Michael Adams

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since Jan 07, 2016
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Recent posts by Michael Adams

Lee Gee wrote:Wear safety gear appropriate for the equipment/activity.

Stay well hydrated.

Stop when you are tired.

And this isn't what happened here, but once you stop for the day, put away all the tools before you open a beer. Tired, dehydrated, alcohol and change of mindset is dangerous.

A bunch of us used to go out each Fall into the woods and cut up the felled and standing dead hardwoods to supplement and top off our wood piles for heat. End of the 2nd day, he didn't put on his chaps, he was just going to do a little bit more as we packed up. The chainsaw slipped and went into his thigh down to the bone, and we took him to the ER. A hike to the trucks and an hour to the nearest hospital.

I think about what if he had been alone.

Eta - Hey Michael - we were thinking the same thing at the same time, I took longer to hit submit. Great post.




Ha, well you one -upped me with the importance of staying hydrated and safety gear. ..:) and putting away tools and maintenance too. I prep my saw so it’s ready to go the next morning...cleaned out, sharpen chain and refuel and oil.

I’m a person who has grown up pushing myself physically with most tasks...but not with chainsaws...:)
2 weeks ago
I would say my best advice for chainsaw work is to quit while you’re ahead in terms of physical energy. Be aware of what your goals are when you set out to cut firewood, keep it real instead of trying to cut and junk 5 cords. Continued work while fatigued is a real danger with all power tools.
2 weeks ago
Thank you Dr RedHawk. I’m very curious on the looks and condition of the rootball. Would you recommend any amendments by chance? I’m going to be testing the soil of the new site to A/B where the apples are at now.
4 weeks ago
Just as the subject says, wondering if anyone has any tried and true safeguard advice in moving approx 12 apple trees to a newly cleared site on our property.

They're all still quite tiny...lol



4 weeks ago
I hope it’s ok to post a book enquiry here?

My winter reading has me back in Ancient Rome, I just find this period endlessly fascinating.

One thing I would like to learn more about is perhaps a book dealing with aspects of ‘historical agriculture’. Just reading about the war campaigns and wondering about the logistics of feeding 100,000 soldiers.

It doesn’t have to be about Rome, but does anyone know of a book that details the nuts and bolts of food systems back in the day?
1 month ago
Just wondering if anyone lives near a rushing river or brook, and how the sound impacts life in your dwelling (sleep, listening to music, etc). We are thinking of taking advantage of micro-hydro and relocating to another spot on our homestead. We are currently 400m away from this spot in the forest and loving the peace and quiet, hence the trepidation, but stable electricity would be nice ..lol.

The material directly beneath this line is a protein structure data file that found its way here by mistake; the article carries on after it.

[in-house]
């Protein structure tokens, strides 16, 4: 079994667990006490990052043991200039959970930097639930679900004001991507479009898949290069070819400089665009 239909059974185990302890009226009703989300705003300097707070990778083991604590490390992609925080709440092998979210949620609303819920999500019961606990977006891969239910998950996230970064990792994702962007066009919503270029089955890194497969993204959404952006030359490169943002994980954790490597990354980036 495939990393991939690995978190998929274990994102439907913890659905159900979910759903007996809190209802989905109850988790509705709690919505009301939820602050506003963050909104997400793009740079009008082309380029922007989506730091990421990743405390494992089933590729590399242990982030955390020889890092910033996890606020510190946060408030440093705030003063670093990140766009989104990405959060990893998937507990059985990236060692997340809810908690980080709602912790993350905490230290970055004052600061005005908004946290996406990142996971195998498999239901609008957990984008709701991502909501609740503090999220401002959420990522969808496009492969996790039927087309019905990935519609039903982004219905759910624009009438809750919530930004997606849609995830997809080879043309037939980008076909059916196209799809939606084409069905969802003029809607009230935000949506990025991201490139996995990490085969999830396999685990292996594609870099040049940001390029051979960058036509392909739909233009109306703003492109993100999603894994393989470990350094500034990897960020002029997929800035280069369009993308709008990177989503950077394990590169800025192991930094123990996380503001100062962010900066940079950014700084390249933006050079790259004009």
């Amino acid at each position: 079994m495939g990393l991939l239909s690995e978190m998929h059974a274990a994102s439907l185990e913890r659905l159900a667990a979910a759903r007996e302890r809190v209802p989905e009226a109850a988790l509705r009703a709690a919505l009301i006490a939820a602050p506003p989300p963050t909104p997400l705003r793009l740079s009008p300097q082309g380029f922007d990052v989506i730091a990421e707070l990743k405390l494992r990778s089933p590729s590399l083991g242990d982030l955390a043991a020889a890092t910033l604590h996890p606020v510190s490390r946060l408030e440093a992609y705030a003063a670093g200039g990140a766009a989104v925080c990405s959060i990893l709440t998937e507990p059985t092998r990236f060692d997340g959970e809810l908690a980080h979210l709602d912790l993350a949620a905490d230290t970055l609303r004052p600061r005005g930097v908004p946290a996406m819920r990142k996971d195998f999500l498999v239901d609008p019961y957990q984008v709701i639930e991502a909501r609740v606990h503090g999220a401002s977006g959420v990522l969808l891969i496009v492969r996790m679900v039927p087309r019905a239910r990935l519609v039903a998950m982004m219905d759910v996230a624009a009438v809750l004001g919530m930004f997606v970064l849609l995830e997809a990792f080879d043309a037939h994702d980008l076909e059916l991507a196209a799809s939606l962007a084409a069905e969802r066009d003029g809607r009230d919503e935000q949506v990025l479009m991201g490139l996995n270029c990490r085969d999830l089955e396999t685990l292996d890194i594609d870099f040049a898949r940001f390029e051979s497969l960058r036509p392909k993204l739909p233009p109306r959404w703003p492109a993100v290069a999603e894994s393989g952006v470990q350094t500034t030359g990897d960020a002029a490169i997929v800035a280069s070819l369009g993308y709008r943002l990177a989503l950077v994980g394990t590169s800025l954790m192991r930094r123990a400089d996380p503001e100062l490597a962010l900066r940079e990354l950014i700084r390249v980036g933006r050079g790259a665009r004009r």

Thanks!
2 months ago

Trace Oswald wrote:

Michael Adams wrote:

bruce Fine wrote:with the state seedling programs I've found if you call them, all the folks at different states I called were very nice and helpful and basic rules for most are trees need to be planted in the ground for at least one year and instate orders are filled first and if any left over they will ship out of state. prices can't be beat, I bought fruit and nut trees for $1 or less each, compared to commercial nursery at  $25 each for some of the varieties I got, and almost are still alive except for some that seemed to succumb to record flooding in February and march



Wow what state is doing $1 fruit trees? That’s incredible!



Wisconsin does plum trees for a buck or so each. They are native plums, pretty small, but very good tasting.  You can also get hazel nuts and a lot of other native trees.



That is awesome, wish my provincial government had the incentive and brains to implement a program like this!

bruce Fine wrote:with the state seedling programs I've found if you call them, all the folks at different states I called were very nice and helpful and basic rules for most are trees need to be planted in the ground for at least one year and instate orders are filled first and if any left over they will ship out of state. prices can't be beat, I bought fruit and nut trees for $1 or less each, compared to commercial nursery at  $25 each for some of the varieties I got, and almost are still alive except for some that seemed to succumb to record flooding in February and march



Wow what state is doing $1 fruit trees? That’s incredible!
Yup, they seem to quiet down activity in the summer, and then have really picked up again this fall. I would say a rough estimate would be about 12" increase in height since last year. The brook still breaches the dam after rain events, but generally it has harnessed a lot of water.

We have an older established beaver pond from approximately 2003 that is a masterpiece, photos below...satt. photo shows pond at bottom left. It is just over 4 acres in size. The drop below this dam is approx 20', from there theres a lovely pool with a secondary dam that flows into the brook. There are 2 colonies in this pond, and they are constantly adding/repairing the dam. They even use small white spruce trees to the shock of most local folks (they didn't believe me ..lol). The riparian and wildlife activity here is incredible, on a late spring morning the birdsong is borderline deafening. The white lillies are native species and showed up on their own.

This pond is about 600 meters from our homestead, the smaller one approx 200 metres downhill.
2 months ago
Howdy folks, I'm not online much but just wanted to show a couple of photos from our 2 year old beaver dam. We've installed a bat house, and the second photo is a Great Blue Heron.

It's truly remarkable what these water harvesters can do for us!
2 months ago